'Be More Chill' Star Stephanie Hsu Sees Viral Hit As Testament To Asian Inclusion On Broadway
Stephanie Hsu belongs to an elite group of Broadway stars who have originated roles in musicals across two consecutive New York theater seasons. Unlike many of her contemporaries, however, the actress, singer and comedian never envisioned a career on the Great White Way — simply because she never saw herself represented there.
Growing up in Los Angeles, Hsu said, “Broadway was never on my radar because I didn’t know where my place was in it. There are a lot of voices in our heads that keep us from feeling assured in ourselves, especially when we’re young. So I never knew it could be a place for me.”
After graduating from New York University’s Tisch School of the Arts and immersing herself in Manhattan’s downtown theater circuit, Hsu made her Broadway debut in December 2017 with a supporting role in “SpongeBob SquarePants: The Broadway Musical.” A little more than a year later, she’s playing to young and wildly enthusiastic crowds in another new musical, “Be More Chill,” which opened March 10 at New York’s Lyceum Theater.
Only this time, she’s the show’s leading lady.
Based on Ned Vizzini’s 2004 science-fiction novel of the same name, “Be More Chill” follows Jeremy Heere (played by Will Roland), a misfit teen who hopes to win the heart of Christine Canigula (Hsu), his high school’s resident drama geek. Though Jeremy commits to auditioning for the school play in hopes of wooing Christine, her affections are focused on a basketball jock, Jake Dillinger (Britton Smith).
Out of desperation, Jeremy consumes a magic pill that contains a “squip” (Jason Tam), a miniature supercomputer that controls one’s actions and behavior — and while the squip rockets him to popularity with classmates, it also makes him arrogant, smug and ultimately less appealing to Christine. (Even more devastating side effects await, too.)
Hsu’s journey with “Be More Chill,” which boasts an anthemic, pop-rock score by Joe Iconis and a libretto by Joe Tracz, began in 2015, when she starred as Christine in the first incarnation of the show at the Two River Theater in Red Bank, New Jersey. She saw the musical then as a “really funny, weird and silly” endeavor that would “allow me to be as crazy as I want.”
“At the time, I was doing experimental theater and not commercial musical theater,” Hsu recalled. “It really felt like playtime. It was just a celebratory experience.”
Directed by Stephen Brackett, “Be More Chill” earned less-than-favorable reviews and seemed poised to fade into obscurity after that initial run. The show’s fortunes, however, began to turn later that year when its cast recording was released and became a viral sensation among teens and young adults specifically.
A New York Times article published in April 2018, months before the show’s sold-out off-Broadway engagement and nearly a year ahead of its current Broadway run, reported that the album had received more than 100 million streams. (Since then, the recording’s streams have reportedly surged to more than 250 million.) At the time, that figure was just under half of the streams enjoyed by the cast album of “Dear Evan Hansen,” which won six Tony Awards and had been playing to sold-out crowds on Broadway for more than a year.
For Hsu, however, the runaway success of “Be More Chill” has a deeper, more personal resonance. Her stint as Christine comes at a time when Asian American representation on Broadway is reportedly at a troubling low, according to a 2018 survey by the Asian American Performers Action Coalition. Many shows that do employ Asian American actors are revivals of older works, like “The King and I” and “Miss Saigon” — all of which continue to receive critical and commercial acclaim, but lack the edge of “Dear Evan Hansen” or “Hamilton.”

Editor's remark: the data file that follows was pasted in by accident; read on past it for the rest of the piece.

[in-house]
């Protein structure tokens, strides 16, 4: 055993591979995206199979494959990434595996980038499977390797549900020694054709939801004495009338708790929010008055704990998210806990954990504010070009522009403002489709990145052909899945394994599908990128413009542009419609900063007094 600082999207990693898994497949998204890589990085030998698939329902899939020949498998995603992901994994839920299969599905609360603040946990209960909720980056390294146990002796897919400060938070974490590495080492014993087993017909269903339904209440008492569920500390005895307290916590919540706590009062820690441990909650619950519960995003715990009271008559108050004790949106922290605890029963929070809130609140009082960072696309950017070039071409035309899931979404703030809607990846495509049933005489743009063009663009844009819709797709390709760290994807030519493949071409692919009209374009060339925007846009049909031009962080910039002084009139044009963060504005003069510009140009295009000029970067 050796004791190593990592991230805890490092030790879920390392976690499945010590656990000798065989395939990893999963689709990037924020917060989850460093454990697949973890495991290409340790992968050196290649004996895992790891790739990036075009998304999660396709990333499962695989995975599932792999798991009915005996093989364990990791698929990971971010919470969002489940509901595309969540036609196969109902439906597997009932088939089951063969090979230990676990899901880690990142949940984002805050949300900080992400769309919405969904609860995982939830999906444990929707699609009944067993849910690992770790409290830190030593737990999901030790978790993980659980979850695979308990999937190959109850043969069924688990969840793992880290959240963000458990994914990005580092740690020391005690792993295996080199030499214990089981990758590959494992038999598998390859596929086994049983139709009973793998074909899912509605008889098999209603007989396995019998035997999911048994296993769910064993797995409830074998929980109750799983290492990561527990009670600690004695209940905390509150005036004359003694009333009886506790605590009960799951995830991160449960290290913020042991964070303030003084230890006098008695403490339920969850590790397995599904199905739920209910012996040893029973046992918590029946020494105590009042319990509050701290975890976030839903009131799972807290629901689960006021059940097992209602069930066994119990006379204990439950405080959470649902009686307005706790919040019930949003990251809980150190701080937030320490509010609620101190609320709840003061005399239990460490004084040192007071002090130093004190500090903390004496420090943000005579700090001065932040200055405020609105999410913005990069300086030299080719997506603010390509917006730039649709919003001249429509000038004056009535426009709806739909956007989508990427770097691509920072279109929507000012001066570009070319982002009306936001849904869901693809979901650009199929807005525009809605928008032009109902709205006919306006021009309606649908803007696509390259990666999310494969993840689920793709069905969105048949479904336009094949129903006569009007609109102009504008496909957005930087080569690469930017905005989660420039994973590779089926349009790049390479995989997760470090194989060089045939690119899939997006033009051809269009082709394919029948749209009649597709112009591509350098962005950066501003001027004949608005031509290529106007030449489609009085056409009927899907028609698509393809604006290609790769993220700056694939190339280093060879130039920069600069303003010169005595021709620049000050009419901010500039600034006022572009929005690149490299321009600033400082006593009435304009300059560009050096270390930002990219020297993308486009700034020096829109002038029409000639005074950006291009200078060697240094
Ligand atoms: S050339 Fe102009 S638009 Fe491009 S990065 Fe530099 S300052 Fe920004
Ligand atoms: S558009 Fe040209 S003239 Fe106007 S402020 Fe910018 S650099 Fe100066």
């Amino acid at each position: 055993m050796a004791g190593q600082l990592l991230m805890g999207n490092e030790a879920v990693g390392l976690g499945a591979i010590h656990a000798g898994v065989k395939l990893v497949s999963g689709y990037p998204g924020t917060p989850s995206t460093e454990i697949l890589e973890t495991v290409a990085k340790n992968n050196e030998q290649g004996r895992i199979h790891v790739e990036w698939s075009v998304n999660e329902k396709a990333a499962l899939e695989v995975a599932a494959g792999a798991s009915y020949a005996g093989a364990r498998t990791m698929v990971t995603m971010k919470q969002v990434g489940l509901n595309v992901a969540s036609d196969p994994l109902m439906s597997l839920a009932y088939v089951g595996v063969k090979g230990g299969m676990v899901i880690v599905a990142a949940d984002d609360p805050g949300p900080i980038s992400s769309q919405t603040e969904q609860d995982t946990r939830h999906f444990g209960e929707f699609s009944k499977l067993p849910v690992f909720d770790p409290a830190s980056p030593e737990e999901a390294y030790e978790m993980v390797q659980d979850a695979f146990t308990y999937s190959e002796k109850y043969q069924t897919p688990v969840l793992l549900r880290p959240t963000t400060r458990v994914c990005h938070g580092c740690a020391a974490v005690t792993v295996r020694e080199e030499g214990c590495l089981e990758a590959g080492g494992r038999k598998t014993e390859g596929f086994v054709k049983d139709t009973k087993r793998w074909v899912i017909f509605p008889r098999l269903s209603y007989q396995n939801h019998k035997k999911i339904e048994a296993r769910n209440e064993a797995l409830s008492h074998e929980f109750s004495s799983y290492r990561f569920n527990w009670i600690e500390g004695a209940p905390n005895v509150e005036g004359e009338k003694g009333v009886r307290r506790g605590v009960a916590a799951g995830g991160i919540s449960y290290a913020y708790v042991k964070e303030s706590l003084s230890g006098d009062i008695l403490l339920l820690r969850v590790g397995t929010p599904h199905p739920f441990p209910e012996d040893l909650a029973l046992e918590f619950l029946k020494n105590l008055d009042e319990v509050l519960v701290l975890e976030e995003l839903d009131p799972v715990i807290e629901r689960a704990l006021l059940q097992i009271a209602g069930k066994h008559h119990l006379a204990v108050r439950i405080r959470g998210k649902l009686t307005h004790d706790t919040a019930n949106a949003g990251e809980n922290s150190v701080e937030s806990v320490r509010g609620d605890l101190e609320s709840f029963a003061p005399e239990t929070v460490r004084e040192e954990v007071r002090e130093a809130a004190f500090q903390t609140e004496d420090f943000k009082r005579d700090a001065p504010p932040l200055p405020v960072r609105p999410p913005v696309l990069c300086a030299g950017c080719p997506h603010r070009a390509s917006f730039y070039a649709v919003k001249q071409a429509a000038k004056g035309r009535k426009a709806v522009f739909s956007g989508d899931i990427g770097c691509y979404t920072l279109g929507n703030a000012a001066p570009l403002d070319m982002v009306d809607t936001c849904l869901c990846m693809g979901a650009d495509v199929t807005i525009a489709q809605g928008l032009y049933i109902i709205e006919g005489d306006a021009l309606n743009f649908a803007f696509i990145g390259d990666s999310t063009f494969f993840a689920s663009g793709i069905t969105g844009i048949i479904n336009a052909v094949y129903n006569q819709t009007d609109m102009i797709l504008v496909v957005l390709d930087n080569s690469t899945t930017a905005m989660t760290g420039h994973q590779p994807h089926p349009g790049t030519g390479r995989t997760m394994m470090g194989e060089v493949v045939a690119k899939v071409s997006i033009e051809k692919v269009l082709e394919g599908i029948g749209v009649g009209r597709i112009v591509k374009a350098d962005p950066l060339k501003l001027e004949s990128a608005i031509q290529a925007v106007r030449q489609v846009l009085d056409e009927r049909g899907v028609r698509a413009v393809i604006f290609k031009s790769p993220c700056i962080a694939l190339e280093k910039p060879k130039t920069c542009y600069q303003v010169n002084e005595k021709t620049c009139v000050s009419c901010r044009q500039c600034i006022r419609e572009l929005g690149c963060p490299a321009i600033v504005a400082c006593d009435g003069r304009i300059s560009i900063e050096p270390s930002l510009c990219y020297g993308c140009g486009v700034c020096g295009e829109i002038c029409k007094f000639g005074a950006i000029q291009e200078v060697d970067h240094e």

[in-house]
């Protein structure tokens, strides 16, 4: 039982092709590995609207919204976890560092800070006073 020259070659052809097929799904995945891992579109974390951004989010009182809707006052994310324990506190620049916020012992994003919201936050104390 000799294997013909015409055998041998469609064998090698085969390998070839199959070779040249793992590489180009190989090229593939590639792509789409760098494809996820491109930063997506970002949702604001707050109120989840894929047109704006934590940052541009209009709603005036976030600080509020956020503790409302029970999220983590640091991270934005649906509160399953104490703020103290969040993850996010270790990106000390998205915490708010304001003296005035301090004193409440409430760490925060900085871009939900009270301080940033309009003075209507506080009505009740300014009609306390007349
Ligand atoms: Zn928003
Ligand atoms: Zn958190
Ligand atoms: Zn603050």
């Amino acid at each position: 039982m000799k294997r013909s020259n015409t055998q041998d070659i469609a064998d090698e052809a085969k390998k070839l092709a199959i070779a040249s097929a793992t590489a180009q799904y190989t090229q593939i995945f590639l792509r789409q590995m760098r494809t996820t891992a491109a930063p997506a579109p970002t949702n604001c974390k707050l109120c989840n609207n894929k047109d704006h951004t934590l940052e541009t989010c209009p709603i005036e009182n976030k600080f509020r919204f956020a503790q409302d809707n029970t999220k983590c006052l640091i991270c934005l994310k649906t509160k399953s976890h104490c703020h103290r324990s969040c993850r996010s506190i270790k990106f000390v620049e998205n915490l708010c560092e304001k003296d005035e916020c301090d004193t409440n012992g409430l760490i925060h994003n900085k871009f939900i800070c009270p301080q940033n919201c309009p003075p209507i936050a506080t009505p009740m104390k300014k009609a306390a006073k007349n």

“If this role had existed when I was younger, I would’ve had an entirely different perception of the possibility of roles that I could play,” Hsu, who is of Taiwanese heritage and a first-generation American, said. “People who are not Asian or Asian American — those who are in the majority — don’t realize that what we consume is not for us usually.”
Noting that “Be More Chill” boasts three Asian performers among its diverse 10-person cast, she’s hopeful the show sends a strong message to aspiring performers of all backgrounds.
“I want to see a world onstage that I want to live inside of,” she said. “That’s why it’s even more important for Broadway to really aim for that kind of visibility and diversity — new stories that are reflective of the world we want to live in.”
Less than a week after opening, “Be More Chill” is a commercial hit, having set a Lyceum Theater box office record in its first week of preview performances. Once again, reviews of the show have been mixed — one main concern being that its bombastic tone and youthful message of self-empowerment don’t resonate with more mature audiences. Still, Hsu says hearing the rapturous applause that greets her at curtain call, not to mention the legions of fans at the stage door, means more to her and the rest of the cast than critical accolades.
“It felt like the odds were stacked against us, and we’re here, and we’re celebrating each other and the people who love it … I think that this show celebrates every dimension of your imperfection,” she said.
“As adults, we can quickly become removed from the period of our lives that was so saturated with feeling, change and uncertainty,” she continued. “I would invite [critics] to consider the incredible offering this is to future generations and how maybe this wild, unhinged show overflowing with love and joy is perhaps giving them the power, medicine and love to make this world a little better after we’re gone.”